From education to employment

Navigating the Apprenticeship Levy lies in information management

Andy Richardson, CEO, Dynistics

The promised new qualifications achievement rates dashboard (QAR) for apprenticeships, education and training may have been delayed but the role of technology and more specifically, dashboards, is still vital when the Apprenticeship Levy comes into play in April.

With just a few weeks to go, many FE institutions have failed to assess the impact of the Apprenticeship Levy payable from 6th April 2017. One element of the government’s reforms is to increase the quality and quantity of apprenticeships, committing to an additional three million apprenticeships in England by 2020.

The Levy will help meet this ambitious target with all employers operating in the UK, with a pay bill over £3 million each year, required to invest in apprenticeships.

The Levy’s introduction hands over control – and indeed responsibility – to businesses, enabling them to choose which FE colleges best support the skills sets they need. By putting employers at the heart of the system, according to the government policy, businesses committed to apprenticeships will get back more than they put in.

As a result, all FE colleges are facing a new, longer-term challenge. They will need to be more employer focussed and able to foster trusted relationships to ensure that their courses are chosen and hence secure apprenticeship funding.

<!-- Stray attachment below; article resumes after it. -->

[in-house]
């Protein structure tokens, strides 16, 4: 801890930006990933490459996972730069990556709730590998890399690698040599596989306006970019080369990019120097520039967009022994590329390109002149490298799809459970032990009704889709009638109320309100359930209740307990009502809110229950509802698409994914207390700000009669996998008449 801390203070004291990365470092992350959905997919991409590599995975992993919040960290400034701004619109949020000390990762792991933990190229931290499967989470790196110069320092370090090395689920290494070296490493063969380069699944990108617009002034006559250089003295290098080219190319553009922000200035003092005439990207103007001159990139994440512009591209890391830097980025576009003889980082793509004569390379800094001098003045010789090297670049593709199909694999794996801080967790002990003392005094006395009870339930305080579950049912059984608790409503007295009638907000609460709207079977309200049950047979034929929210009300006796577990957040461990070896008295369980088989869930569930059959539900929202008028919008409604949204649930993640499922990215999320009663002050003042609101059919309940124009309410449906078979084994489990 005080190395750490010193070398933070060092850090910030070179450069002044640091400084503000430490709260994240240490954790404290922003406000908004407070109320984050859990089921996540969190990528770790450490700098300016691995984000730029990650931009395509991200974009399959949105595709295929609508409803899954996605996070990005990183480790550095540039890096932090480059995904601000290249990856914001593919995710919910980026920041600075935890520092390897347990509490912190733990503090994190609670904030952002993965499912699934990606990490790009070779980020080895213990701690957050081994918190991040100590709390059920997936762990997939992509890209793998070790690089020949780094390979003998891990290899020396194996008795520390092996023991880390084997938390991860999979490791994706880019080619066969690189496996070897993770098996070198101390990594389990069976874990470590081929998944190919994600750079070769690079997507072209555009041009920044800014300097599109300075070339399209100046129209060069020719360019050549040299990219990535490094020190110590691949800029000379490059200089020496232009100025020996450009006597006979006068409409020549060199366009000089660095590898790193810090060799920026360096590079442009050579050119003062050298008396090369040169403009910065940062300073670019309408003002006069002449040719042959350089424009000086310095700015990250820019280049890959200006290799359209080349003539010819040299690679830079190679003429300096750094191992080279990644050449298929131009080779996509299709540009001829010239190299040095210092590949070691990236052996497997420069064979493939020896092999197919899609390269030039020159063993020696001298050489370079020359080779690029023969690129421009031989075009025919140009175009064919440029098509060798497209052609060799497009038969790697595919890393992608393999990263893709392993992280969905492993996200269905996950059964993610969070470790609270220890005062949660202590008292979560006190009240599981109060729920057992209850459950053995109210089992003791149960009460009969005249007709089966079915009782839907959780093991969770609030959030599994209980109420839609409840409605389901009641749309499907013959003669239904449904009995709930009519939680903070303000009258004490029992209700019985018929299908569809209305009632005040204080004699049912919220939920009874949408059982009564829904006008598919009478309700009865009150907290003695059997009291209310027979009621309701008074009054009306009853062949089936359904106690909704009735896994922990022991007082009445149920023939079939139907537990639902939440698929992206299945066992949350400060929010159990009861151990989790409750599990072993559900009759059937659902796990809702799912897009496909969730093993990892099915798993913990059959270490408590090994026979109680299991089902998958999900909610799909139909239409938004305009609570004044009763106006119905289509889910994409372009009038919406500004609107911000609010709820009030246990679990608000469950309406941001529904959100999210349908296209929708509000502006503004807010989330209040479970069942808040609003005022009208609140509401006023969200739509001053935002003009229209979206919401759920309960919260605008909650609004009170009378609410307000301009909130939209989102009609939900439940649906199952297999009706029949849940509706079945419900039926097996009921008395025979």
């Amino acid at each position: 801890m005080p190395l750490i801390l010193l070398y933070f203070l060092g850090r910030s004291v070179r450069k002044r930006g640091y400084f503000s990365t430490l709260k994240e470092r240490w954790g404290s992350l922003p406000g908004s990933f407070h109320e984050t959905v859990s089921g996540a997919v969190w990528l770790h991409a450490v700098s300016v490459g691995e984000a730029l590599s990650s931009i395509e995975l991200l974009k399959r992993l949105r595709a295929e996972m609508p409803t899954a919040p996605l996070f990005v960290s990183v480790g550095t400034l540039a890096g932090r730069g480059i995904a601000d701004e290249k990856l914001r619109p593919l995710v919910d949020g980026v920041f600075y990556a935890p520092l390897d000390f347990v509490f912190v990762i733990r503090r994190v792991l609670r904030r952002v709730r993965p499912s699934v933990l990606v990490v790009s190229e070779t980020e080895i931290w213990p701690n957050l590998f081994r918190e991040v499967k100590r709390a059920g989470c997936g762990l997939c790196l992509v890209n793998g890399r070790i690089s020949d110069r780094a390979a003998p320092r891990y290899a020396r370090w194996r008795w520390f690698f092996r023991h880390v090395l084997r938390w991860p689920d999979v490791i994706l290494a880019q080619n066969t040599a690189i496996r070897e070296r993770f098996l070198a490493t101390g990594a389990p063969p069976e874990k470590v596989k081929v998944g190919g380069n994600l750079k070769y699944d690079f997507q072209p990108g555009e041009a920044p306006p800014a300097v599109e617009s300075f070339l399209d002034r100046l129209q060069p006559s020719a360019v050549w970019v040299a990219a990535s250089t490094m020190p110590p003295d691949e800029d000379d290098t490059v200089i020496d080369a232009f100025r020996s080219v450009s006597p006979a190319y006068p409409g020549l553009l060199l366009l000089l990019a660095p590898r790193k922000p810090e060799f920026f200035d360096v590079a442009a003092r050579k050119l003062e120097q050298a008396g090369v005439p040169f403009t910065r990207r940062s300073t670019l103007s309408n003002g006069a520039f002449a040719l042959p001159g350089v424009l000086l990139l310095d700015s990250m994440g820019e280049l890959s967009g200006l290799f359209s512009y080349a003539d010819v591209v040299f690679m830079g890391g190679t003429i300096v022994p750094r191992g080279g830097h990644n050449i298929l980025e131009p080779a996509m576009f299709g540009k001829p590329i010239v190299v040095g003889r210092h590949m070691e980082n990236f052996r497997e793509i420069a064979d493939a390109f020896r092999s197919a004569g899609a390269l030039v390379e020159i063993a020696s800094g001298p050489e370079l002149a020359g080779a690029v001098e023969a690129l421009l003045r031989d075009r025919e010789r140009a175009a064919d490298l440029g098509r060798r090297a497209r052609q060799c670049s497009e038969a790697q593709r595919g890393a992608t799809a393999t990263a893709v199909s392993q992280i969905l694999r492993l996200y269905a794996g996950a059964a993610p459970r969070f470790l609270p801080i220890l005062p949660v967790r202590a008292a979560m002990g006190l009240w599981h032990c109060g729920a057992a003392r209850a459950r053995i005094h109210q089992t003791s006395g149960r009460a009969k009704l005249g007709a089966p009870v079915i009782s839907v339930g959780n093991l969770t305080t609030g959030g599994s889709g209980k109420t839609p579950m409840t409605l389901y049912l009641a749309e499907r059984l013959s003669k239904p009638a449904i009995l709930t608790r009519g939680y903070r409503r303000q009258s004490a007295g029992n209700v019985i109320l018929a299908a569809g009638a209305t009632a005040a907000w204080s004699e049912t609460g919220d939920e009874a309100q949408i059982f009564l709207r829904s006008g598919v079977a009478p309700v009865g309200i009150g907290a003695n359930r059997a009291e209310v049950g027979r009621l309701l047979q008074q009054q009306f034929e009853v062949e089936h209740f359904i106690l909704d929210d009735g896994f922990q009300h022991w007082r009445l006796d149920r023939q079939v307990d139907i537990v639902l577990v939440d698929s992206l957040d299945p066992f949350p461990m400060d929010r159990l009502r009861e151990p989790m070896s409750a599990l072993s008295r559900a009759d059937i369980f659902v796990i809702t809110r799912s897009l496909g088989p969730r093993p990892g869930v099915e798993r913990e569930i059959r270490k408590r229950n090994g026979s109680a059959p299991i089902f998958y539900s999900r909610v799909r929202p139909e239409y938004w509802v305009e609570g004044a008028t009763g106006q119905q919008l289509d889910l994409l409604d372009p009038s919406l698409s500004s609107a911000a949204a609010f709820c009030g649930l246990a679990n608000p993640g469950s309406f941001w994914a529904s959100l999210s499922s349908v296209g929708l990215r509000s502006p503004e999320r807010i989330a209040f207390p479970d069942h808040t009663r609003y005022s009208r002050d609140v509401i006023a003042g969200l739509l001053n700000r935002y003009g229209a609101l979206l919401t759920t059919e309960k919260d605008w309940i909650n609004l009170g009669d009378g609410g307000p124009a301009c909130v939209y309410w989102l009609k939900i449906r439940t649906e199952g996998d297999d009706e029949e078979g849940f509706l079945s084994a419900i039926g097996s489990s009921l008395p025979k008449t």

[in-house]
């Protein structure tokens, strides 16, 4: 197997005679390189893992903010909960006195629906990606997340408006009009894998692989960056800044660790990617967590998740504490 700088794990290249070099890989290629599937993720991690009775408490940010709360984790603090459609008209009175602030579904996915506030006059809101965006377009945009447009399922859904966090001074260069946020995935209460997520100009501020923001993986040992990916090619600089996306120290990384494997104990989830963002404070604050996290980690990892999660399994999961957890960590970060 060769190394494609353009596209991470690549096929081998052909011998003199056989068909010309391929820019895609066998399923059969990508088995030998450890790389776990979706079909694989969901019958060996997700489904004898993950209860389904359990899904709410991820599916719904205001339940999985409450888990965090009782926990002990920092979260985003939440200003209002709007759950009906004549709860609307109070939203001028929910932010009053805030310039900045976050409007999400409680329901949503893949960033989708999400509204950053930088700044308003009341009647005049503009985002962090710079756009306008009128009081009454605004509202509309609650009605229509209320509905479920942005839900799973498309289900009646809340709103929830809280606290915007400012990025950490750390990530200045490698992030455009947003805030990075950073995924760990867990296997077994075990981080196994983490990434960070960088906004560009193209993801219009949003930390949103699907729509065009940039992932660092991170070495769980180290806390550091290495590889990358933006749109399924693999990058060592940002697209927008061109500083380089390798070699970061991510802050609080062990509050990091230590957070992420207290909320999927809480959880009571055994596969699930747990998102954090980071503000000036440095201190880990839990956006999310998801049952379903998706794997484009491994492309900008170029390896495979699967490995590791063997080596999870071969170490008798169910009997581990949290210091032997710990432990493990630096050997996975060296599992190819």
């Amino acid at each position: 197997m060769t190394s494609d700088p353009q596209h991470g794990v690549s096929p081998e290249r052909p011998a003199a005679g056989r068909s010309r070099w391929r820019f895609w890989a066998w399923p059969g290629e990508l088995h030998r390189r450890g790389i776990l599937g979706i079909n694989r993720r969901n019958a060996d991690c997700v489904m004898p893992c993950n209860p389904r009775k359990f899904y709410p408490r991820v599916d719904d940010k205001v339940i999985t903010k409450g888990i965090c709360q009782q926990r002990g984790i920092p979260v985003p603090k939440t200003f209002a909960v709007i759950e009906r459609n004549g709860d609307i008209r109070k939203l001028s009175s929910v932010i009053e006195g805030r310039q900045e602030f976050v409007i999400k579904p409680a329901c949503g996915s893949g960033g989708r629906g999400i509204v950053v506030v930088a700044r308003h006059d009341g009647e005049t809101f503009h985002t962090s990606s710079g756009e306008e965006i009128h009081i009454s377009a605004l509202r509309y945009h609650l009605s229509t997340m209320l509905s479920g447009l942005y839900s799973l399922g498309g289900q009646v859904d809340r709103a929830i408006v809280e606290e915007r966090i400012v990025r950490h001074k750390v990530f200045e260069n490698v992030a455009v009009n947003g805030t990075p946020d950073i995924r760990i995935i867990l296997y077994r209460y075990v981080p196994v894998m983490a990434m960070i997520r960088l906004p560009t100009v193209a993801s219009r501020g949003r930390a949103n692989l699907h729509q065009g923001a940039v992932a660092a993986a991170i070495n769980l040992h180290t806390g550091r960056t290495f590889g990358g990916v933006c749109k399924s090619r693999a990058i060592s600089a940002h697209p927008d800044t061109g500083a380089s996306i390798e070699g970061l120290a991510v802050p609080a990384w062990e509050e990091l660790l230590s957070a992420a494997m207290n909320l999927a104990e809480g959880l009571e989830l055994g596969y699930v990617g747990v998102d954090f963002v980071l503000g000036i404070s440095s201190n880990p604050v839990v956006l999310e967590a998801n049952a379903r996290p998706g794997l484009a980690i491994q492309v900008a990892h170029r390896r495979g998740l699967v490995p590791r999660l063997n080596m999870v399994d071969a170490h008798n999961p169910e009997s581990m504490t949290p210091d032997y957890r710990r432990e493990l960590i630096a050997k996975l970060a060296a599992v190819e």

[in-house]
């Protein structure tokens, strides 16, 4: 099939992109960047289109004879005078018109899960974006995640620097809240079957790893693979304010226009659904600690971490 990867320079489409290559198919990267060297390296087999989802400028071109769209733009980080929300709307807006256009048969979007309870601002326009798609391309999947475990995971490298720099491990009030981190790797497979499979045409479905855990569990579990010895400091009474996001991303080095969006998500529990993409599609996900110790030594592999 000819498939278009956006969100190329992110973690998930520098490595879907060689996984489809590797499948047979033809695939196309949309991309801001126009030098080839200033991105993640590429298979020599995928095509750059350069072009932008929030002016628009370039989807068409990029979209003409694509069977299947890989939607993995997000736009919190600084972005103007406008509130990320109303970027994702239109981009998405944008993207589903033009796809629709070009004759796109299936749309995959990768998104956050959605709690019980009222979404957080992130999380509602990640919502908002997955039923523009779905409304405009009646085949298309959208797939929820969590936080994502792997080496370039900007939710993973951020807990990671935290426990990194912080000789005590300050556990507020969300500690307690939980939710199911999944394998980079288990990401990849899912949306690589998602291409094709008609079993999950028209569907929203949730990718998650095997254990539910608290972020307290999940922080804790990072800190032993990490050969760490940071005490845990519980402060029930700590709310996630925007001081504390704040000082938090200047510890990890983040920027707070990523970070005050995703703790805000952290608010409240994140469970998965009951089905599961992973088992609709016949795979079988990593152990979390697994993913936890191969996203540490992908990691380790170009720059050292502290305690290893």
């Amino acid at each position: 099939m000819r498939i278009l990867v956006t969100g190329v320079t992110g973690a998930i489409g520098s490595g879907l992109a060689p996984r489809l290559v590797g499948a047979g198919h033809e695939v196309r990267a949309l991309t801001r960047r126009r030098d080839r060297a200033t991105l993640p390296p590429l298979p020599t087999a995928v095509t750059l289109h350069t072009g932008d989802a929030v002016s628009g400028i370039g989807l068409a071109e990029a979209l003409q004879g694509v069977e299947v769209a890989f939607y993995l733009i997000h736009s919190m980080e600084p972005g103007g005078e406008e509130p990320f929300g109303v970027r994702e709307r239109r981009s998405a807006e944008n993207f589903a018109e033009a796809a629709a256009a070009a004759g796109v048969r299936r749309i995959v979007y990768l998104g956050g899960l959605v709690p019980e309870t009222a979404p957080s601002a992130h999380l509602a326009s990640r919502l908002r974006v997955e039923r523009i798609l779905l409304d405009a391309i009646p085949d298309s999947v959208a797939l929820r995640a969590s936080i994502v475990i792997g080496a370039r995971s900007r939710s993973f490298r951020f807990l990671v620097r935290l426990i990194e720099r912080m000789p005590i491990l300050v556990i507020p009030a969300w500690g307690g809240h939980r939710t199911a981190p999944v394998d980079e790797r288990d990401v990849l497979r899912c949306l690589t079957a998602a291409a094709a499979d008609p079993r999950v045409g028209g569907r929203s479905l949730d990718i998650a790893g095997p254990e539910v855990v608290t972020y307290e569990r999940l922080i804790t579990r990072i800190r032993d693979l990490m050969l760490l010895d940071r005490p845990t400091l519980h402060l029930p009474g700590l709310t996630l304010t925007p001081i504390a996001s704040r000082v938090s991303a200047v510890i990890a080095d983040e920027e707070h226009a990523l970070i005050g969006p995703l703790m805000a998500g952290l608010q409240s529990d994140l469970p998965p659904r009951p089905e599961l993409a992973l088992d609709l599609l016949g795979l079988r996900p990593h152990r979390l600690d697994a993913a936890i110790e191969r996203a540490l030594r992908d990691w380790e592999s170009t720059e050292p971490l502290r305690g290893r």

Teresa Frith, senior skills policy manager at the Association of Colleges, shares the concern “that funding changes might reduce demand from employers for younger apprentices”, meaning FE colleges will need to take a more commercial and competitive approach to funding. This is where technology is critical in providing the flexibility and functionality specific to the needs of colleges and apprenticeships.

It is essential that all FE colleges have the right information management systems. In addition to reliable information, FE colleges need to measure their own effectiveness to compete with other training providers to the best of their ability and deliver high quality outcomes at the lowest possible cost. Understanding their competitive positioning will also enable them to map skills via Local Enterprise Partnerships (LEPs).

Dashboarding technology provides FE colleges with the information required to plan and deliver their apprenticeship programme. This is fundamental in gaining a competitive edge in securing funding from the government’s apprenticeship initiative. When selecting training providers, businesses seek institutions that are able to deliver the skills needed for on-the-job training.

Dashboards provide colleges the proof from their data required to attract apprentices. By providing colleges with accurate, real-time monitoring and reporting of key performance indicators, they deliver greater visibility of student success, attainment and recruitment across the whole organisation.

This not only reduces administration time but ensures all apprenticeship data – including lead conversions, enrolment figures, success rates by department, current and predicted revenue streams – are easily available to potential employers in real-time.

It is also possible to link local economic market data into dashboards, enabling the accurate mapping of skills requirements for local businesses and compete more effectively.

Data visualisation is quickly becoming the standard for businesses to make sense of their data, but there’s still a way to go until the education sector fully embraces dashboards as it reels over the QAR’s latest technology failings.

FE colleges who do adopt them will find they can make smarter decisions, quickly, helping them to remain viable and be seen as an employer focussed provider.

The alternative? Put simply, those who don’t adapt to the changing funding market the Levy will bring won’t have a future in this competitive marketplace.

Andy Richardson, CEO, Dynistics

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